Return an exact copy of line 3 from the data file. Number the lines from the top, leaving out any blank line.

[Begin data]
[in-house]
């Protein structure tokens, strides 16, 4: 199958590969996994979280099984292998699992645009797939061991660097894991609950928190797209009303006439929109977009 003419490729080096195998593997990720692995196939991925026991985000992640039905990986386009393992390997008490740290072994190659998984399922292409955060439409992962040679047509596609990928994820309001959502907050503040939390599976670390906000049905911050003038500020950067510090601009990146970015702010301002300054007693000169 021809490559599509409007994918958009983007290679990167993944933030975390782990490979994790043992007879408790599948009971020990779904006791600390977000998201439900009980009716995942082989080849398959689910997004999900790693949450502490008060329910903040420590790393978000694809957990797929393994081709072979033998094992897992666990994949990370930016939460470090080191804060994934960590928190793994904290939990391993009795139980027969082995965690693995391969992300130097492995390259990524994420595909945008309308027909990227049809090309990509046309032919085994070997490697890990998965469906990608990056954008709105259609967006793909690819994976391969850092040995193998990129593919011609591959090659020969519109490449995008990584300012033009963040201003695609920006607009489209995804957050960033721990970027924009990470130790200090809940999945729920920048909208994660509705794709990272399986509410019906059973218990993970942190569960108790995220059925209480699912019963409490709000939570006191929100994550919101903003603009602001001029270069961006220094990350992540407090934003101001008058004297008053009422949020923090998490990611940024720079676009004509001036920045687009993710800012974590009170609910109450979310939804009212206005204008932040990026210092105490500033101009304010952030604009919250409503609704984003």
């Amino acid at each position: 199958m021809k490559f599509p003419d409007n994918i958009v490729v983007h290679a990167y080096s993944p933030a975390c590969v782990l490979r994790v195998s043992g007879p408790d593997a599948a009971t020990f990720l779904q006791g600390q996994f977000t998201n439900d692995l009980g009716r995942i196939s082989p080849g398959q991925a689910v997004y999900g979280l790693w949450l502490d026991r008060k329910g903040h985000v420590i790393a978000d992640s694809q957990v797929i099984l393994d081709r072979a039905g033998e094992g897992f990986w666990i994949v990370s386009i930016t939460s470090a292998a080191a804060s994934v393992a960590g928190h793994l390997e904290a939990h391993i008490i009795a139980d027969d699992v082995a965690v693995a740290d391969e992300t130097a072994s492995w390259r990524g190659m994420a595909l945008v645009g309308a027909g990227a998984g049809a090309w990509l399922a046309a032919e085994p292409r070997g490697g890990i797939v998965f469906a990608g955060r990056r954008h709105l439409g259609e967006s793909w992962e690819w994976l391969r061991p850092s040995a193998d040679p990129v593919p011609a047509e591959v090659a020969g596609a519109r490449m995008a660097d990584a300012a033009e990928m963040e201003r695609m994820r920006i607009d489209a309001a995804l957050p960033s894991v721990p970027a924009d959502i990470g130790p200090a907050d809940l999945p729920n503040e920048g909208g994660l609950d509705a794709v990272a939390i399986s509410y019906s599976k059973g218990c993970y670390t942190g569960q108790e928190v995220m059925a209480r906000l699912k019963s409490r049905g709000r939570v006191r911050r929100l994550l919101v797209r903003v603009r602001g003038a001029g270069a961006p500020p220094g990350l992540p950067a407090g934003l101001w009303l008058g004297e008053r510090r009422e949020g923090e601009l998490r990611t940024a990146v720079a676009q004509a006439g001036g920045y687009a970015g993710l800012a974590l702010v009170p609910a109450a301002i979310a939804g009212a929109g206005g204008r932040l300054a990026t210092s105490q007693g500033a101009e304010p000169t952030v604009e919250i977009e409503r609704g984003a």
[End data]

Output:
């Amino acid at each position: 199958m021809k490559f599509p003419d409007n994918i958009v490729v983007h290679a990167y080096s993944p933030a975390c590969v782990l490979r994790v195998s043992g007879p408790d593997a599948a009971t020990f990720l779904q006791g600390q996994f977000t998201n439900d692995l009980g009716r995942i196939s082989p080849g398959q991925a689910v997004y999900g979280l790693w949450l502490d026991r008060k329910g903040h985000v420590i790393a978000d992640s694809q957990v797929i099984l393994d081709r072979a039905g033998e094992g897992f990986w666990i994949v990370s386009i930016t939460s470090a292998a080191a804060s994934v393992a960590g928190h793994l390997e904290a939990h391993i008490i009795a139980d027969d699992v082995a965690v693995a740290d391969e992300t130097a072994s492995w390259r990524g190659m994420a595909l945008v645009g309308a027909g990227a998984g049809a090309w990509l399922a046309a032919e085994p292409r070997g490697g890990i797939v998965f469906a990608g955060r990056r954008h709105l439409g259609e967006s793909w992962e690819w994976l391969r061991p850092s040995a193998d040679p990129v593919p011609a047509e591959v090659a020969g596609a519109r490449m995008a660097d990584a300012a033009e990928m963040e201003r695609m994820r920006i607009d489209a309001a995804l957050p960033s894991v721990p970027a924009d959502i990470g130790p200090a907050d809940l999945p729920n503040e920048g909208g994660l609950d509705a794709v990272a939390i399986s509410y019906s599976k059973g218990c993970y670390t942190g569960q108790e928190v995220m059925a209480r906000l699912k019963s409490r049905g709000r939570v006191r911050r929100l994550l919101v797209r903003v603009r602001g003038a001029g270069a961006p500020p220094g990350l992540p950067a407090g934003l101001w009303l008058g004297e008053r510090r009422e949020g923090e601009l998490r990611t940024a990146v720079a676009q004509a006439g001036g920045y687009a970015g993710l800012a974590l702010v009170p609910a109450a301002i979310a939804g009212a929109g206005g204008r932040l300054a990026t210092s105490q007693g500033a101009e304010p000169t952030v604009e919250i977009e409503r609704g984003a």